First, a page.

At Fort Blackmore, we crossed the Clinch River bridge with a first thought of taking photographs from atop it. A popular vantage point, it offers a view of the train and the people congregated at the Santa stop. Instead, we opted for the downriver side and a farm located below. An access road ran directly to the property. Once we drove to ground level at trackside, we followed the road to its end at a farm house and private property. Not wanting to trespass, I walked to the house to ask for permission to park and shoot photos at the farm. A most polite lady came to the door and she gave us the OK to do so. If I knew her name, I would acknowledge her here---but then again, she might just prefer the anonymity instead. Dear Madam, if ever you see this page, you will know of whom I speak---we thank you again.
From the inner self, I would have been happy to visit this farm without the anticipation of the train. It was a literal paradise that beckoned to the soul of this Mountaineer and encompasses the simplicity of life sought as I plunge deeper into middle age. A farm house on a knoll overlooking beautiful bottom land on which this small scale farmer would grow a variety of crops, the Clinch River with fish therein, and, of course, a railroad running through it all. Sadly, no more trains as it is now but there is always the hope. But there was at least one more train to see and we were there at the right time, the right place, and for the right train. The photos above---and more not on the page---were satisfying for both Matt and I were quite pleased at our respective efforts.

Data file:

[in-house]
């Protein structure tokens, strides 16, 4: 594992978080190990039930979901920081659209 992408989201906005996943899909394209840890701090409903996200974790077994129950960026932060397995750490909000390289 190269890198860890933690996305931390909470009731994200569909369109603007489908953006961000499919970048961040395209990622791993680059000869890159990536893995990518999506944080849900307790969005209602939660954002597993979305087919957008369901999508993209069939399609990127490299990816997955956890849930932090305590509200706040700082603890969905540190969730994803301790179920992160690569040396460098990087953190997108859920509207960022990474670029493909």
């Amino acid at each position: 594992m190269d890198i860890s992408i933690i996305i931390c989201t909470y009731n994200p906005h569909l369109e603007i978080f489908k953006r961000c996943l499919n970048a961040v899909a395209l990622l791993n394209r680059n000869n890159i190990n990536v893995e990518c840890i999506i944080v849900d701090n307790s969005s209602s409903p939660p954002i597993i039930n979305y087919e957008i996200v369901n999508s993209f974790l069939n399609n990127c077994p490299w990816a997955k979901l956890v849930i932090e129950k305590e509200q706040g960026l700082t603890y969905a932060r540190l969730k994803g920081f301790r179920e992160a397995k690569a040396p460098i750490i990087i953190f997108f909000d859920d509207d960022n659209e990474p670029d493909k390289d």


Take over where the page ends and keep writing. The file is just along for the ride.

The Santa Train is nearing the end of its run as crosses the Holston River on the approach to Kingsport. This location was a photographer hotspot and a large number captured this identical image. Dan Robie 2015
We had thoughts of stopping at the legendary Copper Creek viaduct to catch the train passing high above the gorge it spans. Upon leaving Fort Blackmore, heavy slow moving traffic thwarted any realistic attempt at accomplishing this. Besides, we knew many others were thinking identical thoughts and finding a place to park there let alone seeking a good spot to shoot photos was slim. This will be a must stop in the future if there is again an opportunity. With this stop now by the wayside, we directed our efforts to locating another spot or two before returning to Kingsport.
Near Frisco, we came to a bridge that spanned the railroad and on one side, a tunnel portal. Unfortunately, the low November sun did not illuminate this scene during what was now early afternoon. David suggested we go to the Holston River bridge on the outskirts of Kingsport. We followed the river road for a few miles and suddenly came upon a mass of cars parked beside the road hoping to arrive before the train. People were already on site so we knew it had not yet passed. Fortunately, a vantage point was still available for us to squeeze in for a shot. The Santa Train crossing the river in the image above was the result.